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Embattled health food producer Murray River Organics hopes its shares will start trading again early next month after nearly five months in suspension.

Murray River — an Australian dried fruit producer that operates along the entire supply chain — is undertaking a $30 million raising as part of a turnaround strategy.

Last year the business lost $59.6 million on revenue of $68.5 million.

Murray River (ASX:MRG) told investors last week that major shareholder Thorney Investment Group had committed to take its full entitlement of the new $30 million offer, which is priced at 10c.

The stock last traded in May at 31c — a 75 per cent discount to its $1.30 IPO price in December 2016 which raised $35 million. The business had $3.8 million left in the kitty at the end of June.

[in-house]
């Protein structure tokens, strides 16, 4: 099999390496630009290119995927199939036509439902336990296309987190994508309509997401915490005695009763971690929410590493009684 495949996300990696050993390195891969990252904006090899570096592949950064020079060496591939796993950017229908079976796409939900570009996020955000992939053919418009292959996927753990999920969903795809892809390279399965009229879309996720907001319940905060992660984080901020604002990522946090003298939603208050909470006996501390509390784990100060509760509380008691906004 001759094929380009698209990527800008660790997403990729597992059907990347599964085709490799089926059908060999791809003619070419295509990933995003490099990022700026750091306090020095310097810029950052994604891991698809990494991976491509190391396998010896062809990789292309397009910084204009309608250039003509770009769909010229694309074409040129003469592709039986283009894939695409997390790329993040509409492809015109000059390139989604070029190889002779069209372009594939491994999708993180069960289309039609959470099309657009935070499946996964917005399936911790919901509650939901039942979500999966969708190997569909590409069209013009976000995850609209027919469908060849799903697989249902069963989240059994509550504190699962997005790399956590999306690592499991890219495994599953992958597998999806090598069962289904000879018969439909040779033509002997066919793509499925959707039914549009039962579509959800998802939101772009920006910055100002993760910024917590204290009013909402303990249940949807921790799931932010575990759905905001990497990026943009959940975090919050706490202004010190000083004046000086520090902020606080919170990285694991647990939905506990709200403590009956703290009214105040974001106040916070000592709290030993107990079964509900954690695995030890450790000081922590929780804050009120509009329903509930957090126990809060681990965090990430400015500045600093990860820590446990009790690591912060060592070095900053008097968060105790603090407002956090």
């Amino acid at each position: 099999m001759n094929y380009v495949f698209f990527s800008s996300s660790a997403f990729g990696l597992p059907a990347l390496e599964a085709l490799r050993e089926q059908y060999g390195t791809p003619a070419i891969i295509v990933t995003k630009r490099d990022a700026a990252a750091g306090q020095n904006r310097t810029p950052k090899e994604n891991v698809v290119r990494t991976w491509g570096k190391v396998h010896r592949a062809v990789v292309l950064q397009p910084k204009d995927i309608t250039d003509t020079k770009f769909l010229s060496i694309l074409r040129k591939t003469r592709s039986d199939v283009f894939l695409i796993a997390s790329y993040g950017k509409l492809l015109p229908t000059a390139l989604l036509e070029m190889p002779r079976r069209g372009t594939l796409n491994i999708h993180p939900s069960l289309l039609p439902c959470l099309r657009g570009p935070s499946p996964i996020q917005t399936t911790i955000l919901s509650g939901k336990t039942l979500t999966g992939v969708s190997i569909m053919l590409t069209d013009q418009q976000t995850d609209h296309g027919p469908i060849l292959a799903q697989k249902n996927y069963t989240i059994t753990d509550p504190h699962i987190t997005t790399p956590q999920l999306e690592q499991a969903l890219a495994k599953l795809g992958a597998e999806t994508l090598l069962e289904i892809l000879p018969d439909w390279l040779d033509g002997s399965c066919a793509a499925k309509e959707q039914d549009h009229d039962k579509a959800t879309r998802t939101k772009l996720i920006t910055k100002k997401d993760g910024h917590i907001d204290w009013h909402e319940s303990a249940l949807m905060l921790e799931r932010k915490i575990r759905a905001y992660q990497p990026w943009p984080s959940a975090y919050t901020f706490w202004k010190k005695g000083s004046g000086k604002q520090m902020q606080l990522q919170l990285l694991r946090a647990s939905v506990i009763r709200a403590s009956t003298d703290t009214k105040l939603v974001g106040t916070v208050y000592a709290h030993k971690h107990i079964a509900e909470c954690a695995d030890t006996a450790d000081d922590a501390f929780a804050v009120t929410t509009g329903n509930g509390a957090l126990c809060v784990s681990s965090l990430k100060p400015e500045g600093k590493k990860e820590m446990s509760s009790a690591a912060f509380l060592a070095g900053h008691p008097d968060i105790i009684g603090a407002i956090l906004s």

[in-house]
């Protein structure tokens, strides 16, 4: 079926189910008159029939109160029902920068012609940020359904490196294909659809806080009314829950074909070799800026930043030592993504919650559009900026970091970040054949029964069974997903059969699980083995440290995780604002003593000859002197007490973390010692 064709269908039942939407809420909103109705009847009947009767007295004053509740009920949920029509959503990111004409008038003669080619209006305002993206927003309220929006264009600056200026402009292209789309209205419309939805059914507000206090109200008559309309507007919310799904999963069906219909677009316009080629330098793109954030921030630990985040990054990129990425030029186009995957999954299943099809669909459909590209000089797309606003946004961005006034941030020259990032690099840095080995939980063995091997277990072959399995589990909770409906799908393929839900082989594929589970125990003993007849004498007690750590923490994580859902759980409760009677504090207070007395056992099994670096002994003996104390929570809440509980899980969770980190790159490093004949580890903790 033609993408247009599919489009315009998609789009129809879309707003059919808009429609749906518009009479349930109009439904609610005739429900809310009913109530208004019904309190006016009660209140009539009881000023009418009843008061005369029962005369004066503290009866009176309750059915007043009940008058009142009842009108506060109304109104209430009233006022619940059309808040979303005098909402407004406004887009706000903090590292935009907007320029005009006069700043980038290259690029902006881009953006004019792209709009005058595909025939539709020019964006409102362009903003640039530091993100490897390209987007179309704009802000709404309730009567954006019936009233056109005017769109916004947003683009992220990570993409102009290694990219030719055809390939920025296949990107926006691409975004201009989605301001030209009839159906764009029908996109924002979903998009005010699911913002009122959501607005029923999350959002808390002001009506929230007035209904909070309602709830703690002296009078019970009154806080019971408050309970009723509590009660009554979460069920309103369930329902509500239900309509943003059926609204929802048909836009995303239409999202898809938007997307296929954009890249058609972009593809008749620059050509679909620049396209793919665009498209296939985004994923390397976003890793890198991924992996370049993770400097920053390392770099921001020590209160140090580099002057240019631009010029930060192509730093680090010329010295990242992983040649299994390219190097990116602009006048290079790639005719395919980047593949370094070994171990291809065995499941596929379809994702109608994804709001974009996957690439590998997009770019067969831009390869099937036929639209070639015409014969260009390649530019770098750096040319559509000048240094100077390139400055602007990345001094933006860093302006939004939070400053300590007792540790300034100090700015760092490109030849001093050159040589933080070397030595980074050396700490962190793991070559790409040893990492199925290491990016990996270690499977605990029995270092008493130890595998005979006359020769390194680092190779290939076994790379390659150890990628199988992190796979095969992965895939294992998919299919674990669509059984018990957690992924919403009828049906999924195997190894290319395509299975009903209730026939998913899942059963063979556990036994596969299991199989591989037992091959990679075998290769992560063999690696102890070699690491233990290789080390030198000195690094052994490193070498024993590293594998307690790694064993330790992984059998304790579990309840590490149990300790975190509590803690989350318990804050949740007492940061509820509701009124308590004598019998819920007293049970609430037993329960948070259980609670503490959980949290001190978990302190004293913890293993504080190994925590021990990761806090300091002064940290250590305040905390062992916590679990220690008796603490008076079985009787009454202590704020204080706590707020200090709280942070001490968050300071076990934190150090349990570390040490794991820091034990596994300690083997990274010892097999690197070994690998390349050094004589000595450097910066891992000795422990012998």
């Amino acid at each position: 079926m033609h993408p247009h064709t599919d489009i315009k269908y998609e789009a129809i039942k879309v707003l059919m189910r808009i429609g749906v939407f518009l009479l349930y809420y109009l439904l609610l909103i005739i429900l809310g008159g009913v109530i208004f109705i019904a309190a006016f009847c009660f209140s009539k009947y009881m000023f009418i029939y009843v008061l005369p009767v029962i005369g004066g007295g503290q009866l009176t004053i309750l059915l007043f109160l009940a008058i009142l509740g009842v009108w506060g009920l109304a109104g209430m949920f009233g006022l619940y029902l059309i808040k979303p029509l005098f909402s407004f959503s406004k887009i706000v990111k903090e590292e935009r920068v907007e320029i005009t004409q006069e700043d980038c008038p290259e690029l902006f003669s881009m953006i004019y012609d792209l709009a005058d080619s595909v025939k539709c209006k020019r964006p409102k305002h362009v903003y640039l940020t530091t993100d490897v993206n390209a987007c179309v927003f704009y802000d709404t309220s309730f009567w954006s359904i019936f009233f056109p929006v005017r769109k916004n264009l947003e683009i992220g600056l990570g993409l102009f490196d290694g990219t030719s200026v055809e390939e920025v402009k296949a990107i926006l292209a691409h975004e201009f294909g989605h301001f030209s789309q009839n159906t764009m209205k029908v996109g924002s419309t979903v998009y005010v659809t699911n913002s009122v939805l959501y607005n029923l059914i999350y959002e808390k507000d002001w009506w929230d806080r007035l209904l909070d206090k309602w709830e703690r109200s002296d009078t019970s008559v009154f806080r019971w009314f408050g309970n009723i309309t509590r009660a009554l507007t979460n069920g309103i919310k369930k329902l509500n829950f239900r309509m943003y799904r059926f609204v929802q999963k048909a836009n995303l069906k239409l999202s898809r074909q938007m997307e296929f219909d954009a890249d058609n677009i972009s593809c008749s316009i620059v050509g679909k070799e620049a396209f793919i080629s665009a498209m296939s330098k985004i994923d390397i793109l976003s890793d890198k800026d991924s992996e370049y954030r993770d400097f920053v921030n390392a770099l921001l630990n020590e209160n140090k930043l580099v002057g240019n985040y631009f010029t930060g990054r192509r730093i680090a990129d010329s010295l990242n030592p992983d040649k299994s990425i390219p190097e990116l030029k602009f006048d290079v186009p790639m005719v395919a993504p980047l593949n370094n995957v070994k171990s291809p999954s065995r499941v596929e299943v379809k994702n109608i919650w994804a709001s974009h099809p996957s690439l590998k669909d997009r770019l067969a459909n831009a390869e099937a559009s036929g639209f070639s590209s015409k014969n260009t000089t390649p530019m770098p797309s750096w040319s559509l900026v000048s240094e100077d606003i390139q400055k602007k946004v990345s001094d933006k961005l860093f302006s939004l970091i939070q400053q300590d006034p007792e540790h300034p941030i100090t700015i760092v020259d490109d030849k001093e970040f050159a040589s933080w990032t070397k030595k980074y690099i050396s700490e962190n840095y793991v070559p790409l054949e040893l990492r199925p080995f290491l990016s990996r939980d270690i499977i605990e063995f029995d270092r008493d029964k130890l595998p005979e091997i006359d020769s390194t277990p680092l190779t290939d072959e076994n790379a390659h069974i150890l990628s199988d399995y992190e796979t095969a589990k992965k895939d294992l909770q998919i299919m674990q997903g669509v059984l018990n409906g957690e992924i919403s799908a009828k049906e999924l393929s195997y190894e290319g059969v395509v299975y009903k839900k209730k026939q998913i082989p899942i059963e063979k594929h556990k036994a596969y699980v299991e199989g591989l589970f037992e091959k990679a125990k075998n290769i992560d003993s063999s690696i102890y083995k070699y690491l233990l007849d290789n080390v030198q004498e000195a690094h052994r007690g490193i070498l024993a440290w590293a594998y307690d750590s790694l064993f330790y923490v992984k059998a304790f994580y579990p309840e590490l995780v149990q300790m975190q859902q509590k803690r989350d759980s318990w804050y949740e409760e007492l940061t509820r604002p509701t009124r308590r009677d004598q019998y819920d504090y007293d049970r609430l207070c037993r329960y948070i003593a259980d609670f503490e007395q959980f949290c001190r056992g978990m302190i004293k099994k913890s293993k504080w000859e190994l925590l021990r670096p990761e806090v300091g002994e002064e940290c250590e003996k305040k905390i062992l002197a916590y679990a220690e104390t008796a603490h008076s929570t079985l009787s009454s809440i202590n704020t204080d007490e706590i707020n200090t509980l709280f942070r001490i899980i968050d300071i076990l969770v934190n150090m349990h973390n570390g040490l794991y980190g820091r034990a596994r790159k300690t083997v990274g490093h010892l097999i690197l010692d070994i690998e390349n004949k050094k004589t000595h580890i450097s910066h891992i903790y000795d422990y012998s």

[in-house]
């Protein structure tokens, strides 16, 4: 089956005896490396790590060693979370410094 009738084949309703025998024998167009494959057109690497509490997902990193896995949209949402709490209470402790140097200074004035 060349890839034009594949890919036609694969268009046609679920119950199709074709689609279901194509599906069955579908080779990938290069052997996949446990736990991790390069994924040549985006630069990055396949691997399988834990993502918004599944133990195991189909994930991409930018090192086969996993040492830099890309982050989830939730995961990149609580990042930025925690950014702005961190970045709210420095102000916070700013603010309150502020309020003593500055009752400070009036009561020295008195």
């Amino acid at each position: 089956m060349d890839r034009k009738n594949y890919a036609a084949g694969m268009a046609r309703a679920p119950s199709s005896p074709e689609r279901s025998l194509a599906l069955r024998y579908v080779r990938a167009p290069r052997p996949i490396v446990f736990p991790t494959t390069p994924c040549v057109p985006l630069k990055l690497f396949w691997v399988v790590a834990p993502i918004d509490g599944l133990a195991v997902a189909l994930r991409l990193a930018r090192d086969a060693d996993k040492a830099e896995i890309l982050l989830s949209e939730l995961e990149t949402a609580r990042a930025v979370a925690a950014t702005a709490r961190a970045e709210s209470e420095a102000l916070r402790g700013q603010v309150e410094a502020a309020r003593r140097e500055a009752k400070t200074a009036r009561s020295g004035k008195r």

A shareholder offer opens today — also priced at 10c — offering 2.4 new shares for each share owned.

All going well, Murray River hopes the shares will again trade fom November 2.

Murray River Organics shares (ASX:MRG) have been suspended since the end of May.
Murray River Organics shares (ASX:MRG) have been suspended since the end of May.

The company has been suspended since the end of May amid a series of headaches followed since first listing in late 2016.

Its 2018 harvest only turned up 3,105 tonnes of dried fruit and fresh table grapes — which was lower than its disastrous 2017 harvest.

In April Murray River told investors the dark days were over, following a saga where its two founders were forced out and the company had to write down profit and inventory, only to return by rolling the board.

They appointed a “turnaround expert”, Valentina Tripp, as new CEO.

In early August its property values were downgraded and it referred alleged improper conduct by a former staff member to the authorities.